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What Happens When Your Web/Mail Host Goes Down

Yesterday, on what was probably one of the biggest online shopping days this season, a few web hosting services went down and with them an estimated 2 to 6 million websites and mail servers were inoperable for over 12 hours. This website was affected, as well as many of our clients’ sites.

The hosts affected were Bluehost, Hostgator, and Unifiedlayer.  Dedicated servers which are supposed to have RAID redundancy didn’t, shared servers had web up but no mail, no one could login to Bluehost or Hostgator, and many were left with unanswered questions for a few hours.  Many have suggested it was a DDOS attack, others have mentioned it was a hardware upgrade that crashed the entire system.  I’d believe the latter as Bluehost mentioned in it’s tweets about a network looping problem, particularly on dedicated servers.

What do you do in this instance?  Your site may go down for a few minutes periodically for maintenance, etc.  It’s usually not a big deal. But when you can’t send or receive important emails, or receive orders, or even reach your own webpage for hours?  Here’s what I learned yesterday.  If your mail, web commerce or business site needs to be up, redundancy in your host as well as your data is the logical answer.  That simply means finding a host that has mirrored servers in many locations, cloud based services, or hosting your own if you are a small operation. But hosting your own doesn’t guarantee that your server won’t go down at some point either, as they all do at some point.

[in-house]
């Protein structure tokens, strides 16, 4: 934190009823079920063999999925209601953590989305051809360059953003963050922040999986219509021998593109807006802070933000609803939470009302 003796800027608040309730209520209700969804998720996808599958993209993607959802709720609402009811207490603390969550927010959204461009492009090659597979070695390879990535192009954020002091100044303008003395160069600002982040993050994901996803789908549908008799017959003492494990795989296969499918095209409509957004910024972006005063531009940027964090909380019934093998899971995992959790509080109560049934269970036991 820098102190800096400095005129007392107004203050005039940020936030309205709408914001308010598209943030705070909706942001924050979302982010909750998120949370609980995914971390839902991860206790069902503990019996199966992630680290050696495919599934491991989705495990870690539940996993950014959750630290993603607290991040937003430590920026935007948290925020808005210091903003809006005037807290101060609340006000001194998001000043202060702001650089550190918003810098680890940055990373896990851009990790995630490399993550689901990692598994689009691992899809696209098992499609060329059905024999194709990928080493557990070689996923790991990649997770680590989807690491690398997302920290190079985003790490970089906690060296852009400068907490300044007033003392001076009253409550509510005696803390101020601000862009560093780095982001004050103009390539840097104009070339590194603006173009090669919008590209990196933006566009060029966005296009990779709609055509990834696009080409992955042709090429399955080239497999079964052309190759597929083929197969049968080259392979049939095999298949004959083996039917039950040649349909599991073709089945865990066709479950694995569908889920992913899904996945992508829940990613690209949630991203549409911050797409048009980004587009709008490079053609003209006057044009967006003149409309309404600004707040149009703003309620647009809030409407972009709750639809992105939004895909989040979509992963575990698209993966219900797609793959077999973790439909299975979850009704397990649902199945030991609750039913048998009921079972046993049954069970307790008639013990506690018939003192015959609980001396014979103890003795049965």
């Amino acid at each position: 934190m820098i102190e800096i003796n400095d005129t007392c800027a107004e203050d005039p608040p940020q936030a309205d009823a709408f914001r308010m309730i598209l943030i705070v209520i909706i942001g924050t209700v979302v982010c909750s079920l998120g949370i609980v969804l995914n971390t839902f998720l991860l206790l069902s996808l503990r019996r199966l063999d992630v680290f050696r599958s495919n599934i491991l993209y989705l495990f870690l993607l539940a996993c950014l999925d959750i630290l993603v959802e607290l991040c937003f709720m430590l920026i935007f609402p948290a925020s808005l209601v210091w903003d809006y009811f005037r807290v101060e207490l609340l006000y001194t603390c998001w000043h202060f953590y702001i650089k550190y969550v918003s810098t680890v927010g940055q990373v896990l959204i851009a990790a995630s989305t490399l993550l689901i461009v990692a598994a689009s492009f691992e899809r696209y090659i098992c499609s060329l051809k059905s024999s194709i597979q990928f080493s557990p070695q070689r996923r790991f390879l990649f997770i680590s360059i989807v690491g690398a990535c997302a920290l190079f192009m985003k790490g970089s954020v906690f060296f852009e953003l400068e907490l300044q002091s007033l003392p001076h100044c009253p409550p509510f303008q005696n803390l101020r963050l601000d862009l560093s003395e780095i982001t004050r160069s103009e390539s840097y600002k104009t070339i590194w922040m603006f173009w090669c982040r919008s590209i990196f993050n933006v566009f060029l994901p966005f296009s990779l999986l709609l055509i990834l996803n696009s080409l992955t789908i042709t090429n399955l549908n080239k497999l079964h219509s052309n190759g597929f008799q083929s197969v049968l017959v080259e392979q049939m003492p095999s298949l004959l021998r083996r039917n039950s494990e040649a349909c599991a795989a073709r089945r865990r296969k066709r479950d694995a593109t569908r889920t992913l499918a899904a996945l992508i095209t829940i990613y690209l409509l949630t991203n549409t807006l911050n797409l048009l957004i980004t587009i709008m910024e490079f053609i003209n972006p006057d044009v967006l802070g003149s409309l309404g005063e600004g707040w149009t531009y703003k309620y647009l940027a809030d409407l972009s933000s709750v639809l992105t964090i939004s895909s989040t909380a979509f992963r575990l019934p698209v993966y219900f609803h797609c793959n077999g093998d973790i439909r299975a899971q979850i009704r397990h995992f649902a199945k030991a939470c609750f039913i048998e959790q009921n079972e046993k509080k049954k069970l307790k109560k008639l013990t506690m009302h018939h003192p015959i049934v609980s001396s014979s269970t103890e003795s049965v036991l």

While being very patient as I waited for tweets from Bluehost, I began researching into all of the areas mentioned above.  So in my next article I will be writing about the who what wheres of alternative hosting when your primary webhost is down.

I need to rest and recover from a cold that has kicked me to the curb since Wednesday!

Make your Mac more secure with a Standard User

lockIf you are like most people, you have just one user account on your Mac, the one created when you first got your computer. As the only user, you are also the administrator and you are allowed to do things like install applications. Most likely your username is your real name all run together, like “tonyedwards”. Although this is the way that most Mac users are setup, it’s terribly insecure for a couple of reasons. Read more